This wasn’t bad. I just wasn’t intrigued enough to carry on to the next volume. Maybe it’s a personal thing. I don’t really care for manga much and I’m starting to think that the format just doesn’t connect with me as much as an actual book. I feel like the stories are too short and the stories felt some what bland to me. It felt like a more high school version of Scary Stories To Tell In The Dark. Interesting story just not scary and the meat of the story isn’t there... However I do find Tomi a This wasn’t bad. I just wasn’t intrigued enough to carry on to the next volume. Maybe it’s a personal thing. I don’t really care for manga much and I’m starting to think that the format just doesn’t connect with me as much as an actual book. I feel like the stories are too short and the stories felt some what bland to me. It felt like a more high school version of Scary Stories To Tell In The Dark. Interesting story just not scary and the meat of the story isn’t there... However I do find Tomi a very interesting character. And had it been done differently, I could see this being potentially truly terrifying. Just not my cup of tea. That being said, I do recommend it. I’d recommend it to people who love manga and love horror! :)

  5. 5 out of 5

    Rob

    (This review is for both volumes of Tomie.) (7/10) From the ad copy for this manga, it sounds like another installment of misogynistic horror that expresses a deep anxiety over young girls with unregulated sexuality and the uncomfortable ways they make men feel. But things are a bit more complicated than that. In the best of these stories (like the first few) Tomie isn't the real source of horror at all: through her abberant being, she reveals the horrific nature of the ordinary people around her (This review is for both volumes of Tomie.) (7/10) From the ad copy for this manga, it sounds like another installment of misogynistic horror that expresses a deep anxiety over young girls with unregulated sexuality and the uncomfortable ways they make men feel. But things are a bit more complicated than that. In the best of these stories (like the first few) Tomie isn't the real source of horror at all: through her abberant being, she reveals the horrific nature of the ordinary people around her. Even when she's more of a straightforward villain, she seems more like a brat than a seductress, and is too grotesque to be really sexualized. Of course, there's a strain of the misogynistic in the monstrous feminine as it's presented here, but it's not as bad as I initially feared. The anthology format has its advantages and disadvantages. It's neat how the stories seem to be based around a shared mythology that agrees on a lot of things, but are always just a bit incompatible with each other. It seems like a bunch of urban legends centred around the same figure. On the other hand, reading the stories together helps to highlight how repetitive Ito's storytelling and art is. Maybe it's just because I've also read some of his previous work, but at this point I'm no longer shocked or horrified by a bunch of limbs being where they aren't supposed to be, and the recurring nature of Tomie's powers don't help that. The uneven quality of the stories also makes this one hard to read from cover-to-cover. If you're a horror comic fan and you've already read and liked Uzumaki, Tomie might just scratch your itch. It's an interesting work, if not an entirely successful one, and that makes it worth checking out.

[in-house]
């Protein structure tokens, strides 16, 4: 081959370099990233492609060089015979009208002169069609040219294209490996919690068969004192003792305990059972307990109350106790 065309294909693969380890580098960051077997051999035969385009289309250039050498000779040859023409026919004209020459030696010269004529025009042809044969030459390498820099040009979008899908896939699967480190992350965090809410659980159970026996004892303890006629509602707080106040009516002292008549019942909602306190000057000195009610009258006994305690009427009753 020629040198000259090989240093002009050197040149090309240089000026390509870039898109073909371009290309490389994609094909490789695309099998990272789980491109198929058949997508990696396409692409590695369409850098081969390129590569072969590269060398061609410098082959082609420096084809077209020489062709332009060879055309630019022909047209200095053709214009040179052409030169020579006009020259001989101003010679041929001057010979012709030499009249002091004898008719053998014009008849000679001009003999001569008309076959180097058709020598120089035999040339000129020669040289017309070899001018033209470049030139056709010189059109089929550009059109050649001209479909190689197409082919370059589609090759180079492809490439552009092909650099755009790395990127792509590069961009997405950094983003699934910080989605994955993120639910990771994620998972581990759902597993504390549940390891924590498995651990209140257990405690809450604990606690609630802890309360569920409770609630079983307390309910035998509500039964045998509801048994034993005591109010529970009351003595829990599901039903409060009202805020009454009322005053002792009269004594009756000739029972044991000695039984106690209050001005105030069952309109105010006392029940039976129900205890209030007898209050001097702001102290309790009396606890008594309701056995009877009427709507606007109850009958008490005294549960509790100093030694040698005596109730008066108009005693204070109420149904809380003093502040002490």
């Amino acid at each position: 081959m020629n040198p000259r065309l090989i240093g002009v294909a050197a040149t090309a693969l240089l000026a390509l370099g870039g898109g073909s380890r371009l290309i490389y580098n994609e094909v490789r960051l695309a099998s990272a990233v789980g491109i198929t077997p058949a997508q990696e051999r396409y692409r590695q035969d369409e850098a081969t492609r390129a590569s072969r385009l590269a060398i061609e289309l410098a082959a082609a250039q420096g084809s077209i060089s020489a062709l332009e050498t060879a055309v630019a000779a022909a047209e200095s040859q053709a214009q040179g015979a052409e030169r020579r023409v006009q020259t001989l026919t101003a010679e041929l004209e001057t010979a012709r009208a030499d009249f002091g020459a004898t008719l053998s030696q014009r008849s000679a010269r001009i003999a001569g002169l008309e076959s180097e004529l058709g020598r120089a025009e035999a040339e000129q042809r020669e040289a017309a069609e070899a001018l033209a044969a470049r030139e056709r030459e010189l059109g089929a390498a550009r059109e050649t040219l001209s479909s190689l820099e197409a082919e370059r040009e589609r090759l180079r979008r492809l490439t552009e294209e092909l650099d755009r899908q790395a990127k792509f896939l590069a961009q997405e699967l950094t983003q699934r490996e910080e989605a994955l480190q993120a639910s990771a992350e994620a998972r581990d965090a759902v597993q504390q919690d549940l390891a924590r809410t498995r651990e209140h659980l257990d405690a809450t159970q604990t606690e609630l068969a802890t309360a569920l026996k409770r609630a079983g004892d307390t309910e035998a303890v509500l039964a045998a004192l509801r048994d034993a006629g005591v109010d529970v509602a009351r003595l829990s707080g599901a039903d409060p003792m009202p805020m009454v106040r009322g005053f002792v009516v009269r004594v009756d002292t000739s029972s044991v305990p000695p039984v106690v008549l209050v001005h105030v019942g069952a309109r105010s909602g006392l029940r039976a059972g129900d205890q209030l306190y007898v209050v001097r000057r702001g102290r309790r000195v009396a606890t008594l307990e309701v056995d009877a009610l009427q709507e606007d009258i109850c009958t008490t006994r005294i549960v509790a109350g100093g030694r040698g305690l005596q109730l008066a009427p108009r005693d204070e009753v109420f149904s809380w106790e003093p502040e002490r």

6. 5 out of 5

    Brittni Kristine

    I'm a massive Junji Ito fan, but frankly, I've never understood the appeal of Tomie. The stories about her get incredibly repetitive. Like, I get it. Tomie's hot, and she's gonna use her hotness to murder. Over, and over, and over, and over again. If you're going through his works, I think this one is a pass. I'm a massive Junji Ito fan, but frankly, I've never understood the appeal of Tomie. The stories about her get incredibly repetitive. Like, I get it. Tomie's hot, and she's gonna use her hotness to murder. Over, and over, and over, and over again. If you're going through his works, I think this one is a pass.

  7. 5 out of 5

    Habiba

    i admire junji ito's works..It's been always scary & disturbed. I hate how i like them. but Tomie 1 wasn't that scary but the artworks as always were remarkable. i admire junji ito's works..It's been always scary & disturbed. I hate how i like them. but Tomie 1 wasn't that scary but the artworks as always were remarkable.

  8. 5 out of 5

    DeAnna Knippling